Appropriate toileting is a basic skill that, once mastered, opens up a world of possibilities. Without being toilet trained, a person is dependent on others, restricted from partaking in community activities, has difficulty making and maintaining social relationships and overall will have a less independent and satisfying quality of life. In addition to benefits for individuals, families will maintain a higher quality of life once children master toileting. It is often reported that parents in the USA and UK begin toilet training when children are around 12-18 months of age with mastery noted between 3 and 4 years of age (Harris, 2004). Although ages vary, children with intellectual and developmental disabilities usually master continence at a later age, frequently after five (Harris, 2004). Issues with toileting are in the top ten of the most frequently reported emotional and behavioral problems in children with autism spectrum disorder (Maskey, Warnell, Parr, Le Couteur, & McConachie, 2013). Problems with incontinence past the age of expected training are reported in between 23% to 86% of individuals with intellectual disabilities with the average prevalence likely being between 60% and 65% (Van Laecke, 2008). Effective toilet training procedures, for both individuals with developmental issues and typically developing children are based on behavioral methodology. For children with developmental issues, including intellectual disabilities and autism spectrum disorder, toilet training procedures should be well structured, highly intensive and consistently implemented. Over the past 6 decades, a relatively large body of literature has emerged describing highly effective toilet training strategies for children with special needs.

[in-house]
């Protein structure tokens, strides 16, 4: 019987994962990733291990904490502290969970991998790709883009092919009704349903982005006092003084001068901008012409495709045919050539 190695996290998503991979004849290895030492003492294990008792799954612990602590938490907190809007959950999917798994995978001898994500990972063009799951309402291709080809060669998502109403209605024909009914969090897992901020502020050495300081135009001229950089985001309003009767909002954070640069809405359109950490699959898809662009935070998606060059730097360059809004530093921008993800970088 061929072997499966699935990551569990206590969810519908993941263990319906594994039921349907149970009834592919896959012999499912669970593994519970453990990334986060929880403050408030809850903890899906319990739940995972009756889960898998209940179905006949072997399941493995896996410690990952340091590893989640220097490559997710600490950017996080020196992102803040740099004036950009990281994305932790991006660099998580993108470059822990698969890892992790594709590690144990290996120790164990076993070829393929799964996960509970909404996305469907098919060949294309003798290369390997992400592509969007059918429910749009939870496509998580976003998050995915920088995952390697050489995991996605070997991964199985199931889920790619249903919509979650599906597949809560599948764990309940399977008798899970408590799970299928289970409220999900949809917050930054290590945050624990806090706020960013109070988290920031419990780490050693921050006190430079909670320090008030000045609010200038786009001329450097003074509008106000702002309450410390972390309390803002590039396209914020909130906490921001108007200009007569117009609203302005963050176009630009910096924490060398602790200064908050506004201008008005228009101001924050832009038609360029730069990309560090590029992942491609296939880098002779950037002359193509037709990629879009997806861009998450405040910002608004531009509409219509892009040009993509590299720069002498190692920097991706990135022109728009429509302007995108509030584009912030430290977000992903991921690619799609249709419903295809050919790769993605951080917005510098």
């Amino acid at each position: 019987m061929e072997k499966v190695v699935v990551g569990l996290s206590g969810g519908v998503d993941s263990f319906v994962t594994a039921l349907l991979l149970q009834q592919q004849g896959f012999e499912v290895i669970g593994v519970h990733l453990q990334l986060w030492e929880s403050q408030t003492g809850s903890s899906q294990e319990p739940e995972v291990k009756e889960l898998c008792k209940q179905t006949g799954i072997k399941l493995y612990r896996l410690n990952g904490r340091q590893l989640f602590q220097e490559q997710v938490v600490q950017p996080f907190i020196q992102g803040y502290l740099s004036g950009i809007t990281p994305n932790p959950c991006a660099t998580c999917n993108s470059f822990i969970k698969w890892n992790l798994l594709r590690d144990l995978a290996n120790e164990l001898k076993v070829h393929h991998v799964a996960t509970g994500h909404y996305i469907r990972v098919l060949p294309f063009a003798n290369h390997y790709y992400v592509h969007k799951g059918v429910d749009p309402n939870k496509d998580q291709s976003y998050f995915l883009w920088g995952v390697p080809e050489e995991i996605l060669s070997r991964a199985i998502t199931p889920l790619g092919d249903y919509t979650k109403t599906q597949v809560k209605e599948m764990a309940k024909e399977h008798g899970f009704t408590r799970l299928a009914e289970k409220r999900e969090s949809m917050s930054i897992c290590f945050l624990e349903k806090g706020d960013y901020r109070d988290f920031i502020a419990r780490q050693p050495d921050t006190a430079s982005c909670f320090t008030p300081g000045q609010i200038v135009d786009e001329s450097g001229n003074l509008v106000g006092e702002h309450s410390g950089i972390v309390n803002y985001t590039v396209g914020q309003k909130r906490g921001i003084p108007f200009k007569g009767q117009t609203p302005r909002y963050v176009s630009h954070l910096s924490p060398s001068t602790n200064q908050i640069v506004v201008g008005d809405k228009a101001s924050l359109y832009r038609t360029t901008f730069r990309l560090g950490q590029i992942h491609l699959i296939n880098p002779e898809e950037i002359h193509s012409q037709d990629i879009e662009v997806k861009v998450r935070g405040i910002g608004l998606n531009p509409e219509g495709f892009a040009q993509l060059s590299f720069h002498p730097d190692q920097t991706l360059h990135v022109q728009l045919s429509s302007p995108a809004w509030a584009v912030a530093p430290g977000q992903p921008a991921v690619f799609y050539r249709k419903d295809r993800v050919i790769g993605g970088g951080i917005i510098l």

What to know before you start
Toilet training should start not based on a child’s age or when he or she “says” that they are ready, but when they have mastered the following prerequisite skills:
The ability to sit on a toilet appropriately for about 3 minutes
The ability to hold urine in their bladder for about 1 hour
The understanding that rewards are linked to following directions
The absence of severe and frequent interfering behaviors (aggression, self injury, noncompliance, etc.)
For the best outcome an intensive training model should be used. This consists of:
1:1 trainer:trainee ratio
Implementation of training for 6-8 hours per day
All training taking place either within a bathroom or directly outside of a bathroom
Once started, training should be consistent 7 days per week. Plan your schedule and home life accordingly. It is ideal for trainers to consist of a combination of professionals and parents/family members.
The guidance of a board certified behavior analyst in the design, implementation and oversight of the training procedures should be obtained.
As with all behavioral interventions, the training procedure should start off with an assessment of the skill deficit or target behavior that will be the focus of treatment. With regards to toilet training it is likely that this will include a medical examination as well as baseline data collection prior to developing a training plan.
Questions for the BCBA Many behavioral methods seem very intense. How long can I expect training to take? Although it is impossible to give an exact time frame for how long training will take, I have seen training completed in as short as 2 weeks or longer than a month. Length of time will vary based on the skill level and diagnostic issues of the trainee as well as the intensity level and consistency of which the plan is implemented.